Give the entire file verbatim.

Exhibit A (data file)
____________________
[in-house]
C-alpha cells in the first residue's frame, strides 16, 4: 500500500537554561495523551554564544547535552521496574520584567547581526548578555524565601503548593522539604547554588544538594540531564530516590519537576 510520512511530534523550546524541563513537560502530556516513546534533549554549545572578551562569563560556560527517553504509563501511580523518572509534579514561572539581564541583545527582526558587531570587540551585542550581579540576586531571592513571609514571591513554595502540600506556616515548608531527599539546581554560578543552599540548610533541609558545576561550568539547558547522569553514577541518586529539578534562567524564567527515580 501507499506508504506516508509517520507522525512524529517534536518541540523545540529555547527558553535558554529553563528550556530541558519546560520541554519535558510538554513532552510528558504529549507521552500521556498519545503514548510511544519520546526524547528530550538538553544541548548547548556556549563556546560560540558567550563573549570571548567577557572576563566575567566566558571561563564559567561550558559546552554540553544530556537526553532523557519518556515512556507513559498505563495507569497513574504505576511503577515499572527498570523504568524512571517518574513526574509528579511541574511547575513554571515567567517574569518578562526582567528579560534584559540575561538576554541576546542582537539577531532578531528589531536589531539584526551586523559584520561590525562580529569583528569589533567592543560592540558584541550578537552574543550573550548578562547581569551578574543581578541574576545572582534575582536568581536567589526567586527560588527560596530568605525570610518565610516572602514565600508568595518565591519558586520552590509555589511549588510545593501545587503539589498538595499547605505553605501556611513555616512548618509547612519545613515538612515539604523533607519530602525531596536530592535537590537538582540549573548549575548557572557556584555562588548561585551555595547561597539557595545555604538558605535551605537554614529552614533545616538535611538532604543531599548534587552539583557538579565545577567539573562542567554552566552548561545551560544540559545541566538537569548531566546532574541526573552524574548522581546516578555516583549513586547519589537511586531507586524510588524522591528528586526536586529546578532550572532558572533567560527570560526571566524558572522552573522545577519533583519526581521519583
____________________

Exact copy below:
[in-house]
C-alpha cells in the first residue's frame, strides 16, 4: 500500500537554561495523551554564544547535552521496574520584567547581526548578555524565601503548593522539604547554588544538594540531564530516590519537576 510520512511530534523550546524541563513537560502530556516513546534533549554549545572578551562569563560556560527517553504509563501511580523518572509534579514561572539581564541583545527582526558587531570587540551585542550581579540576586531571592513571609514571591513554595502540600506556616515548608531527599539546581554560578543552599540548610533541609558545576561550568539547558547522569553514577541518586529539578534562567524564567527515580 501507499506508504506516508509517520507522525512524529517534536518541540523545540529555547527558553535558554529553563528550556530541558519546560520541554519535558510538554513532552510528558504529549507521552500521556498519545503514548510511544519520546526524547528530550538538553544541548548547548556556549563556546560560540558567550563573549570571548567577557572576563566575567566566558571561563564559567561550558559546552554540553544530556537526553532523557519518556515512556507513559498505563495507569497513574504505576511503577515499572527498570523504568524512571517518574513526574509528579511541574511547575513554571515567567517574569518578562526582567528579560534584559540575561538576554541576546542582537539577531532578531528589531536589531539584526551586523559584520561590525562580529569583528569589533567592543560592540558584541550578537552574543550573550548578562547581569551578574543581578541574576545572582534575582536568581536567589526567586527560588527560596530568605525570610518565610516572602514565600508568595518565591519558586520552590509555589511549588510545593501545587503539589498538595499547605505553605501556611513555616512548618509547612519545613515538612515539604523533607519530602525531596536530592535537590537538582540549573548549575548557572557556584555562588548561585551555595547561597539557595545555604538558605535551605537554614529552614533545616538535611538532604543531599548534587552539583557538579565545577567539573562542567554552566552548561545551560544540559545541566538537569548531566546532574541526573552524574548522581546516578555516583549513586547519589537511586531507586524510588524522591528528586526536586529546578532550572532558572533567560527570560526571566524558572522552573522545577519533583519526581521519583